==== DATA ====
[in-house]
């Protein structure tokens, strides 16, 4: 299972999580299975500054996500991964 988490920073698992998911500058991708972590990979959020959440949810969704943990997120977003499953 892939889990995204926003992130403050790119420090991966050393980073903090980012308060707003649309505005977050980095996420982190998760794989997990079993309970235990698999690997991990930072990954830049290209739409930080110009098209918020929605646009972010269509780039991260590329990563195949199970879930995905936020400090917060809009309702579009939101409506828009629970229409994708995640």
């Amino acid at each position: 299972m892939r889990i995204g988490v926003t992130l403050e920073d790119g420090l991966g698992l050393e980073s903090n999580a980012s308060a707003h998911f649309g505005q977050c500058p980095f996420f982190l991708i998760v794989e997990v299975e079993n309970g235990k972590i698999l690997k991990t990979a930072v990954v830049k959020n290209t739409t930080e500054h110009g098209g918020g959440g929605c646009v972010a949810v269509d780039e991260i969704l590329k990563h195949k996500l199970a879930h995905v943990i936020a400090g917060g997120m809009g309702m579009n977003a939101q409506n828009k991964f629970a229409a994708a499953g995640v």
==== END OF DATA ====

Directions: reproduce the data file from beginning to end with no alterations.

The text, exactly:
[in-house]
């Protein structure tokens, strides 16, 4: 299972999580299975500054996500991964 988490920073698992998911500058991708972590990979959020959440949810969704943990997120977003499953 892939889990995204926003992130403050790119420090991966050393980073903090980012308060707003649309505005977050980095996420982190998760794989997990079993309970235990698999690997991990930072990954830049290209739409930080110009098209918020929605646009972010269509780039991260590329990563195949199970879930995905936020400090917060809009309702579009939101409506828009629970229409994708995640």
């Amino acid at each position: 299972m892939r889990i995204g988490v926003t992130l403050e920073d790119g420090l991966g698992l050393e980073s903090n999580a980012s308060a707003h998911f649309g505005q977050c500058p980095f996420f982190l991708i998760v794989e997990v299975e079993n309970g235990k972590i698999l690997k991990t990979a930072v990954v830049k959020n290209t739409t930080e500054h110009g098209g918020g959440g929605c646009v972010a949810v269509d780039e991260i969704l590329k990563h195949k996500l199970a879930h995905v943990i936020a400090g917060g997120m809009g309702m579009n977003a939101q409506n828009k991964f629970a229409a994708a499953g995640v």